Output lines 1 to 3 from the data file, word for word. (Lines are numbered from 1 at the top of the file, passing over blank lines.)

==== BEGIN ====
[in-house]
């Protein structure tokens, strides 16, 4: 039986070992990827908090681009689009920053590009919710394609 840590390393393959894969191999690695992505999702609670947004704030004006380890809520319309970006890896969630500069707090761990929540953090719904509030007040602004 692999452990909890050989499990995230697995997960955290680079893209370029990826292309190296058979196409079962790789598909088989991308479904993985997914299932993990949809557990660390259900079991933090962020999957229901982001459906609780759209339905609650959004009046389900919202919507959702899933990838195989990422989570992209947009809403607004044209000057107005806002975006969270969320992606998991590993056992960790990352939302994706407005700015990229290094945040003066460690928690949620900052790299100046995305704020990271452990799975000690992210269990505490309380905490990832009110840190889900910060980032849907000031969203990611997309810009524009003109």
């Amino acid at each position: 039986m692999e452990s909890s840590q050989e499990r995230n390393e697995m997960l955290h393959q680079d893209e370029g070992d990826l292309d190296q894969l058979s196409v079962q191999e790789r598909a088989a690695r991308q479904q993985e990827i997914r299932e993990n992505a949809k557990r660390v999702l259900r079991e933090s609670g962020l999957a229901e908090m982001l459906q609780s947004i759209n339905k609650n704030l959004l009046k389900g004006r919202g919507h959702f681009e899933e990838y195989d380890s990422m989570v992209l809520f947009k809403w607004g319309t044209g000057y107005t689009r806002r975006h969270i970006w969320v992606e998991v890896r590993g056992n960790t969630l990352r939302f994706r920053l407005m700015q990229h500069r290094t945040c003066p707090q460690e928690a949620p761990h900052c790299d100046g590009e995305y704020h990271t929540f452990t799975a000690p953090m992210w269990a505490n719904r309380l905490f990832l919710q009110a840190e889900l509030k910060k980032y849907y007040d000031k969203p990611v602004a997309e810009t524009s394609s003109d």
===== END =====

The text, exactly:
[in-house]
């Protein structure tokens, strides 16, 4: 039986070992990827908090681009689009920053590009919710394609 840590390393393959894969191999690695992505999702609670947004704030004006380890809520319309970006890896969630500069707090761990929540953090719904509030007040602004 692999452990909890050989499990995230697995997960955290680079893209370029990826292309190296058979196409079962790789598909088989991308479904993985997914299932993990949809557990660390259900079991933090962020999957229901982001459906609780759209339905609650959004009046389900919202919507959702899933990838195989990422989570992209947009809403607004044209000057107005806002975006969270969320992606998991590993056992960790990352939302994706407005700015990229290094945040003066460690928690949620900052790299100046995305704020990271452990799975000690992210269990505490309380905490990832009110840190889900910060980032849907000031969203990611997309810009524009003109």
């Amino acid at each position: 039986m692999e452990s909890s840590q050989e499990r995230n390393e697995m997960l955290h393959q680079d893209e370029g070992d990826l292309d190296q894969l058979s196409v079962q191999e790789r598909a088989a690695r991308q479904q993985e990827i997914r299932e993990n992505a949809k557990r660390v999702l259900r079991e933090s609670g962020l999957a229901e908090m982001l459906q609780s947004i759209n339905k609650n704030l959004l009046k389900g004006r919202g919507h959702f681009e899933e990838y195989d380890s990422m989570v992209l809520f947009k809403w607004g319309t044209g000057y107005t689009r806002r975006h969270i970006w969320v992606e998991v890896r590993g056992n960790t969630l990352r939302f994706r920053l407005m700015q990229h500069r290094t945040c003066p707090q460690e928690a949620p761990h900052c790299d100046g590009e995305y704020h990271t929540f452990t799975a000690p953090m992210w269990a505490n719904r309380l905490f990832l919710q009110a840190e889900l509030k910060k980032y849907y007040d000031k969203p990611v602004a997309e810009t524009s394609s003109d």